Each one of the customer-side SCAs 25, 32 collects essential basic local information from equipment within a respective one of the customer headquarters 20 and the customer remote site 30. The basic local information includes, for example, the summary information and the responses from the SMTP, HTTP, ping, SNMP and FTP queries. Each one of the local databases 52, 72 on the customer-side SCAs 25, 32, respectively, is dynamically updated with the essential basic local information. In some embodiments, the basic local information is made available through a stripped down browser based interface which is capable of returning only a limited amount of information. When connectivity with the SAM 55 is lost, the local databases 52, 72 will be the only sources of information on the customer side equipment. In some embodiments, the basic local information is distributed to the local databases 52, 72 of each of the customer's other customer-side SCAs 25, 32 such that there is a distributed representation of at least the basic information about the network. More particularly, basic local information in the local database 52 is copied to the local database 72 and basic local information in the local database 72 is copied to the local database 52. The basic local information may be propagated, for example, with flat files sent through a secure tunnel, established through the PSTN 95, to each one of the customer-side SCAs 25, 32. The basic local information might be distributed between the customer-side SCAs 25, 32 once a day, for example.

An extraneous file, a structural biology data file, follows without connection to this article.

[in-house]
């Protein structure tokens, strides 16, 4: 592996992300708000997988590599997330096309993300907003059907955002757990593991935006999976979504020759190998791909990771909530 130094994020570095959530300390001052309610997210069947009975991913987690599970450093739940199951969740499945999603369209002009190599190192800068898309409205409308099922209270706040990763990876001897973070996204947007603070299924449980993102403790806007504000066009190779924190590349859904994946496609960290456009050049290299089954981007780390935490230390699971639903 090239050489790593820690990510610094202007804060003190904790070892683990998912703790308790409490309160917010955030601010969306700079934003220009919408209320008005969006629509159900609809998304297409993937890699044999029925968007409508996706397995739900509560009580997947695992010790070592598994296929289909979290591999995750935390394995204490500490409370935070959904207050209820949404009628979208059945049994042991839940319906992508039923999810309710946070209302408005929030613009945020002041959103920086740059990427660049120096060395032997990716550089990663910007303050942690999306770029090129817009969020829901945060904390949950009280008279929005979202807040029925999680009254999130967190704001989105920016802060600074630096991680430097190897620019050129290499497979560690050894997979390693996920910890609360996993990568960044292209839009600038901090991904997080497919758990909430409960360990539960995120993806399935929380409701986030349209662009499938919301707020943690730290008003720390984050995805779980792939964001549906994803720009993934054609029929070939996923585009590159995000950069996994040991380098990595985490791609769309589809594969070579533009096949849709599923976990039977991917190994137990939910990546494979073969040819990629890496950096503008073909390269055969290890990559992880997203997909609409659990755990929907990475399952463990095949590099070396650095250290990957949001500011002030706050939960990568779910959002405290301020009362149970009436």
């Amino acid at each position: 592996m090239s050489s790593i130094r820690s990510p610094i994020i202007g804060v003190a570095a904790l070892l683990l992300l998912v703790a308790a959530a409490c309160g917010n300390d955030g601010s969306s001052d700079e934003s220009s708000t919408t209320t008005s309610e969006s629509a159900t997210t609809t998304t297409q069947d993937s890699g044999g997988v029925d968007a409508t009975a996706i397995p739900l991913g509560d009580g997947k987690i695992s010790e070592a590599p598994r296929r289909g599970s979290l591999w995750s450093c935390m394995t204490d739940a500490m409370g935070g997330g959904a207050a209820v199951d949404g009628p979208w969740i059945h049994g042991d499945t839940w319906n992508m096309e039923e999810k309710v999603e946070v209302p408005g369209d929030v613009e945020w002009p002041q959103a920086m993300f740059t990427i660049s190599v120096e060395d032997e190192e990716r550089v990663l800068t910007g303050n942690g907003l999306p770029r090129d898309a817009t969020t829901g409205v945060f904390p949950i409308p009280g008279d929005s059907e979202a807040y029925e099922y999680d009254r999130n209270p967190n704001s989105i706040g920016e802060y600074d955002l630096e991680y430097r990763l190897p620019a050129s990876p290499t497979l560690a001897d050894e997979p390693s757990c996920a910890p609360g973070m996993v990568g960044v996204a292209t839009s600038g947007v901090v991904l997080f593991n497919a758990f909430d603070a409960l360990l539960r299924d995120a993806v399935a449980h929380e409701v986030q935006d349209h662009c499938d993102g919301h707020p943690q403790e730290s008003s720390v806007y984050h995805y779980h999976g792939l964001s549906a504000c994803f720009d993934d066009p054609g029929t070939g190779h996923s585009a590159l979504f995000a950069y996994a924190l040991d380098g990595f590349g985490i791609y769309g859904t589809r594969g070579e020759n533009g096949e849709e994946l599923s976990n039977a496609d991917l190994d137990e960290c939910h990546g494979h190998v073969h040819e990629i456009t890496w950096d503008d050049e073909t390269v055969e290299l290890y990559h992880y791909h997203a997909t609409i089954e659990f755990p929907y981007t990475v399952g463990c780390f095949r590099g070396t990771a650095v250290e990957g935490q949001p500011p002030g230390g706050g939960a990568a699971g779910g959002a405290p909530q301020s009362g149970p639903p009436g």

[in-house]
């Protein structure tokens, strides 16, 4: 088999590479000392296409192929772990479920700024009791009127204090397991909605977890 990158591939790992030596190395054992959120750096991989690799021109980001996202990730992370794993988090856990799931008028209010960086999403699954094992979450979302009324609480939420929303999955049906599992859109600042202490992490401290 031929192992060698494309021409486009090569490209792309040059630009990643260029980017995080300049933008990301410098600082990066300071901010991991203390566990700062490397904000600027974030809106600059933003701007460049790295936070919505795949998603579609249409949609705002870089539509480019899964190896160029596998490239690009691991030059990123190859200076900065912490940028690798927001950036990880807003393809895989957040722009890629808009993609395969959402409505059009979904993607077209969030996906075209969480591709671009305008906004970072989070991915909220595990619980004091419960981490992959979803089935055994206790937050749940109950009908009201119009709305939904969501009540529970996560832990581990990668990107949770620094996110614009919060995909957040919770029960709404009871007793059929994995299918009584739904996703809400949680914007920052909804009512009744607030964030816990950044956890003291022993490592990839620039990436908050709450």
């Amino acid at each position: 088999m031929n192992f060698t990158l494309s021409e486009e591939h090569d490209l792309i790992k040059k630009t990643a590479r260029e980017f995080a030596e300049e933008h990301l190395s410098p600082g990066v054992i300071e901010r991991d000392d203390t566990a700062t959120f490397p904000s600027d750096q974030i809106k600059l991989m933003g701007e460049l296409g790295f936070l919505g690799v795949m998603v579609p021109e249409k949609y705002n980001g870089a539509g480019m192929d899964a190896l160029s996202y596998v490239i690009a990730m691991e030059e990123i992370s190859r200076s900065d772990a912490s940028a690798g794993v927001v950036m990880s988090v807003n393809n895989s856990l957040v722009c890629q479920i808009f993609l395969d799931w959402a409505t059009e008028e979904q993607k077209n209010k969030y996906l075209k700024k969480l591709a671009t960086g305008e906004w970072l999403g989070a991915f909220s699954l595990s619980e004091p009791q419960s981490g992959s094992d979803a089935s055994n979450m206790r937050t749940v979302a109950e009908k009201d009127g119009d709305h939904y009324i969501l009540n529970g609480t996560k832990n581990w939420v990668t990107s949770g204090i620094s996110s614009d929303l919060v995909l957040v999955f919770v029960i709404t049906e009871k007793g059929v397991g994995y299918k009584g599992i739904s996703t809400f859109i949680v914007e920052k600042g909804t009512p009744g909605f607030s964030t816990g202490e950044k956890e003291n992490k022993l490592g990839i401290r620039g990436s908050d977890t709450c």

In some embodiments, the local databases 52, 72 are set up such that only individuals internal to the customer network can access the basic local information. In the event the web server 75 is not functioning, then the basic local information will still be accessible. In such a case, a closest dialup customer, for example customer 82, establishes a connection through the PSTN 95 and retrieves the basic local information from the local database 72 of the customer-side SCA 32. In some embodiments, the customer-side SCAs 25, 32 will keep the basic local information until a connection through the VPN is re-established with the IOC 35 at which time the basic local information is sent to the SAM 55 and then to the database 65.

In some embodiments, local storage of the basic local information in the databases 52, 72 is only done upon detection that the IOC 35 or a connection through at least one the VPN gateways 16, 40 to the IOC 35 is not functioning. At that point, each one of the customer-side SCAs 25, 32 starts collecting the basic local information until the connection is re-established. Once the connection with the IOC 35 is re-established, the collected basic local information can be deleted.